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From: Andy Little (andy_at_[hidden])
Date: 2004-04-05 15:48:20

"Rob Stewart" <stewart_at_[hidden]> wrote
> From: "Andy Little" <andy_at_[hidden]>

> I see this:
> template <typename T>
> class T3
> {
> };
> That is, "traits<T>" isn't part of the interface of T3
> specifically, though nested types in it could be. I see
> traits<T> as an implementation detail injected from the scope
> where traits<T> is specialized.

Yes I see what you mean, a typedef is not a very good example of Use of a
traits-class by another class.
Perhaps more like this:

template<typename T>
struct adjust_traits;

template <typename T>
class adjust{
    typename adjust_traits<T>::feedback_type operator()
    (typename adjust_traits<T>::output_type const& out );

class brightness;
class roll_rate;
template <>
class adjust<brightness>;
class adjust<roll_rate>;

( BTW your other post in this thread I am pretty much in agreement with. One
point worth making. Perhaps I should use the term *traits-class*,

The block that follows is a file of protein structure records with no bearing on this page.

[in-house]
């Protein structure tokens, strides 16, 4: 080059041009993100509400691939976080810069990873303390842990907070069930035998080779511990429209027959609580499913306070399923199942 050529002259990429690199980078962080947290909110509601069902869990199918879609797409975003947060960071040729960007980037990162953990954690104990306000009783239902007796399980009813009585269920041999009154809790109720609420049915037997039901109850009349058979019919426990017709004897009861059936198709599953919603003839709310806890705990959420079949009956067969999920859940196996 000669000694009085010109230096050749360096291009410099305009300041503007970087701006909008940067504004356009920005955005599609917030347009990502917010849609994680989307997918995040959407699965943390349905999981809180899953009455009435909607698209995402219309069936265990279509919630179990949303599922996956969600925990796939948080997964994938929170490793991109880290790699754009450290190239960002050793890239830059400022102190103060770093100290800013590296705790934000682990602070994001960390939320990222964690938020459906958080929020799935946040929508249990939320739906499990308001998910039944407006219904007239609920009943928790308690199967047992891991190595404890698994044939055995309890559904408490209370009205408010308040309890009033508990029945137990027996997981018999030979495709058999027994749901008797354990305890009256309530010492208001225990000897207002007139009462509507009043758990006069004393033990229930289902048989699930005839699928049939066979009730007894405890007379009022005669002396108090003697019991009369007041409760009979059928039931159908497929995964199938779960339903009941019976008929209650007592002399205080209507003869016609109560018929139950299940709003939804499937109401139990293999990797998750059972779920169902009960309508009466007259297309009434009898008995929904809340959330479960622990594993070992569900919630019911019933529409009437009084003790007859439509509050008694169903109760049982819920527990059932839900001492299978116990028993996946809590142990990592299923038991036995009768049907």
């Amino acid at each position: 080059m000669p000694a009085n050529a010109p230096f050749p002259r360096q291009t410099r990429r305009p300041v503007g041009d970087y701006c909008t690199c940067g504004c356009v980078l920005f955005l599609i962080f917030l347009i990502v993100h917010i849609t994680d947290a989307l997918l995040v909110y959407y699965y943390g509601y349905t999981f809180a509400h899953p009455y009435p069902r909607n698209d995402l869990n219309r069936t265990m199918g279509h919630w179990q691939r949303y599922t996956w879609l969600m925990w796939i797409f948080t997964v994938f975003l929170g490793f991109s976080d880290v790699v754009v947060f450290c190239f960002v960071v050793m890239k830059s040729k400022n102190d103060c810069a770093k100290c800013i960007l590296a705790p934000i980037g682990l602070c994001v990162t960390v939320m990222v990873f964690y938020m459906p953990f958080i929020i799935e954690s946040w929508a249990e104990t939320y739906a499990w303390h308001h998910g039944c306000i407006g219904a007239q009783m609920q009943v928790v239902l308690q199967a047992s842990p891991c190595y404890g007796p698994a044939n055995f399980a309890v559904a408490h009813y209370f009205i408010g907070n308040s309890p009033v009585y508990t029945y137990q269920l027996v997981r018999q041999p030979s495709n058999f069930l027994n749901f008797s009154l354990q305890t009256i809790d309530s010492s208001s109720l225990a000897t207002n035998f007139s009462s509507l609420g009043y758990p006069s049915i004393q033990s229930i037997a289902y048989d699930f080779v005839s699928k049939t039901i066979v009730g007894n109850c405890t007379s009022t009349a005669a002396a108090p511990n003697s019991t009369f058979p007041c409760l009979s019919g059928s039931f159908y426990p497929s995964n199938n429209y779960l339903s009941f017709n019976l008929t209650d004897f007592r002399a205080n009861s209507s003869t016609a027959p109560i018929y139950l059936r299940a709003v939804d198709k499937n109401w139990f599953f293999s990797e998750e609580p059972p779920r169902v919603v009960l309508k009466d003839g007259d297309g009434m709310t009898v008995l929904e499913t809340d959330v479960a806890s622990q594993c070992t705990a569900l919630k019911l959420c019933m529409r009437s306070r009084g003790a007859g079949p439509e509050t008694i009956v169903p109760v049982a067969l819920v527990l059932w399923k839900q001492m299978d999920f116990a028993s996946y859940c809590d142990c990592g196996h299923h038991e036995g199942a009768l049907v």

rather than *trait* or *traits*.I guess a trait is a member of a
traits-class and traits are members of a traits-class.
 I have not been following that advice...but meanwhile this thread has
cleared up some foggy
ideas .. so it has been very helpful to me.

Andy Little

> > The traits or policy discussion seems to boil down to this:
> >
> > In T1 above arg_traits is not user modifiable, However
> >
> > template <typename T,typename P>
> > struct T2{
> > typedef P arg_traits;
> > };
> >
> > arg_traits in T2 is user-modifiable. traits<T> is a traits-class, but
> > traits<T> could theoretically be used in T2, in which case it would be
> > regarded as implementing a policy. To implement various policies one can
> > define different traits-classes on the same type, however they might
then be
> ^^^^^^^^^^^^^^
> In which case, they aren't traits classes to me.
> > best referred to as policy-classes. Use of traits<T> in T1 could also be
> > regarded as a policy, but an immutable one. Based on that one could say
> > a policy is implemented, simply the Use of a traits-class or a
> > policy-class. The term policy being useful only if the policy is
> Yes, but it is equally important, in my mind, that a traits class
> has a well-known, ubiquitous name. Anywhere you want a
> particular trait or set of traits for a type T, you always use
> the same traits class, xxx<T>. The name of a policy is valuable
> when selecting it from among the set of available policies and to
> clarify intent in a specialization, but in use, its alias -- the
> template parameter name -- is important.
> --
> Rob Stewart stewart_at_[hidden]
> Software Engineer
> Susquehanna International Group, LLP using std::disclaimer;
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